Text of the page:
Should Your Kid Take the SAT, ACT or Both?
Experts weigh in on both college entrance exams.
When it comes to college prep, it’s never too early for your high schooler to start thinking about taking the SAT and ACT. But getting to know the ins and outs of each test can be overwhelming. Should your teen take both? What’s the best way to prepare? How important are they in the grand scheme of things? Read on for some answers.
What’s the difference between the SAT and ACT?
Questions on the SAT are evidence- and context-based, and focus on real-world situations and multi-step problem solving, according to StudyPoint, a national in-home tutoring service. The math test has two sections: one taken with a calculator, one without. The essay’s focus is on analytical writing.
Questions on the ACT are more straightforward, sometimes long and typically difficult to decipher. The ACT also has a science section and allows students to use calculators when taking the math section.
Go to studypoint.com/ed/act-vs-sat for a comparison.
Is there an advantage to taking one over the other? Both?
“All colleges and universities accept both tests,” explains Dana Karas, director of counseling at Franklin High School in Somerset. “Since the College Board is located in our backyard (Princeton), the majority of New Jersey students take the SAT. However, due to a five-year initiative to promote the ACT, New Jersey has seen an increase in it. Since test preparation and formats are different, students are encouraged to take both.”
Yuri Carrete, a guidance counselor at Riverside Poly High School in Riverside, CA, agrees. “By taking both, students can discover what kind of tester they are and the test they’re more comfortable with,” Carrete says. “That’s the one they’ll do better on.”
How does scoring differ?
SAT tests English, math and reading on a 200-800-point scale. Composite scores range from 400-1600. In 2014, the SAT was revamped with the goal of creating equity and opportunity for all students. That’s when the maximum score was changed from 2400 to 1600.
ACT tests English, math, reading and science, scoring each section 1-36. Composite scores reflect an average of the four scores.
Go to compassprep.com/comparing-act-and-new-sat-scores for more on the difference in scoring.
How heavily do colleges weigh scores?
“At Rutgers, we look at [SAT] scores between 1060 and 1260, [which is] the middle range that half of regularly admitted students fall within,” says Craig Westman, associate chancellor for enrollment management at Rutgers University-Camden. However, he adds, “We take a holistic approach and consider high school GPA, especially grades in the core subjects of math, English and science, the senior year transcript and AP courses. We also look at the type of course that brought down a GPA. If this class was not a core subject, [it’s] less important.”
Carrete says the weight of SAT and ACT scores depends on the school and a host of other factors. “You don’t know from school to school how heavily these scores will be measured,” he says. “As counselors, we see kids get in whose test scores are not so good...On the other hand, STEM students (science, technology, engineering and math) must adhere to higher standards.”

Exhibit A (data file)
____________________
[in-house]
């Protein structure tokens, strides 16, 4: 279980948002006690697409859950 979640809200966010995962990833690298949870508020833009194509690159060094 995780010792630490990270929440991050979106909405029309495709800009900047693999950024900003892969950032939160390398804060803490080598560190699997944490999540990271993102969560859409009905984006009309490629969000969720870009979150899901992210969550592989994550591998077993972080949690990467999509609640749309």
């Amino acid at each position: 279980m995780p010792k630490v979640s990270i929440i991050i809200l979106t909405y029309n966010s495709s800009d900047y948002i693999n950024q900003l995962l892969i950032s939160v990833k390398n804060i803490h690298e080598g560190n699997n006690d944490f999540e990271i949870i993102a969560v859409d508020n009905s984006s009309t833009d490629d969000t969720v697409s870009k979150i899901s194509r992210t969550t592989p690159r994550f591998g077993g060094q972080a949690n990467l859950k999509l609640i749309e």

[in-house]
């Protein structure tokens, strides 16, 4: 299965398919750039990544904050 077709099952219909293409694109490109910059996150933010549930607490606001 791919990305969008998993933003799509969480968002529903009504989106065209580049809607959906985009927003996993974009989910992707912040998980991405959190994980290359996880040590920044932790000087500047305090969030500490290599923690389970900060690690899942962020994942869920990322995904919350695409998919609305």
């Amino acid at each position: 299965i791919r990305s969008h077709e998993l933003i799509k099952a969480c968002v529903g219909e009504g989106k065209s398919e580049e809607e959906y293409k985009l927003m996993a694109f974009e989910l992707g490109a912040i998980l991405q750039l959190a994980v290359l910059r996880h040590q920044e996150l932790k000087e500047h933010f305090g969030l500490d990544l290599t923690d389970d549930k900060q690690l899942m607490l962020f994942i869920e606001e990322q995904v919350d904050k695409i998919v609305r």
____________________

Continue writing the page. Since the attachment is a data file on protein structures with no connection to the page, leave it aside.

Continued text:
Which NJ colleges don’t require SAT/ACT scores?
According to fairtest.org, more than 900 schools nationwide do not require the tests, including these NJ colleges and universities: Bloomfield College, Drew University, Montclair State University, Pillar College, Rabbinical College of America, Rowan University (SAT or ACT scores may be required but are considered only when minimum GPA and/or class rank is not met), St. Peter’s University, (SAT or ACT only required for some programs), Talmudical Academy of NJ and Thomas Edison State University.
Are prep classes a must?
Prep classes are really helpful, says Carrete. They acquaint students with the format of the tests, assess areas of weakness and offer practice sessions to help students improve their proficiency. The more comfortable students are taking a test, the better they’ll do.
How do I know which prep class is right?
There are a few test prep options and formats: weekend boot camps, traditional courses and online courses.
Reviews.com offers a thorough analysis of the big four test prep companies: Kaplan, Princeton Review, Khan Academy and ACT.
To level the economic playing field, the Khan Academy’s SAT prep course is free, and Kaplan’s ACT prep course is just $39. “Schools connect with test prep organizations in their local areas to provide additional supports [too], often at a reduced rate,” says Kara.
When’s the right time to start preparing?
“Some students begin prepping to take the PSAT during their first year of high school,” says Carrete. That’s probably because the PSAT, administered during sophomore year, qualifies students for national scholarships. But most students wait until tenth grade to start prepping.
When will my high schooler first take the tests? How many times should she take them?
Tests are first given during the second semester of junior year and continue through December of senior year. Students can retake the tests, but have to pay each time they do. The SAT is $45 plus $12 for the essay; the ACT is $42.50 plus $16 for the essay.
“Most NJ school counselors would encourage their students to take the test no more than three times,” says Karas. “Without intervention and additional supports, scores do not change that significantly. Also, due to the test duration, students lose interest and momentum, and therefore don’t perform as well.”
New Orleans native Karen B. Gibbs is a freelance writer specializing in lifestyle and education.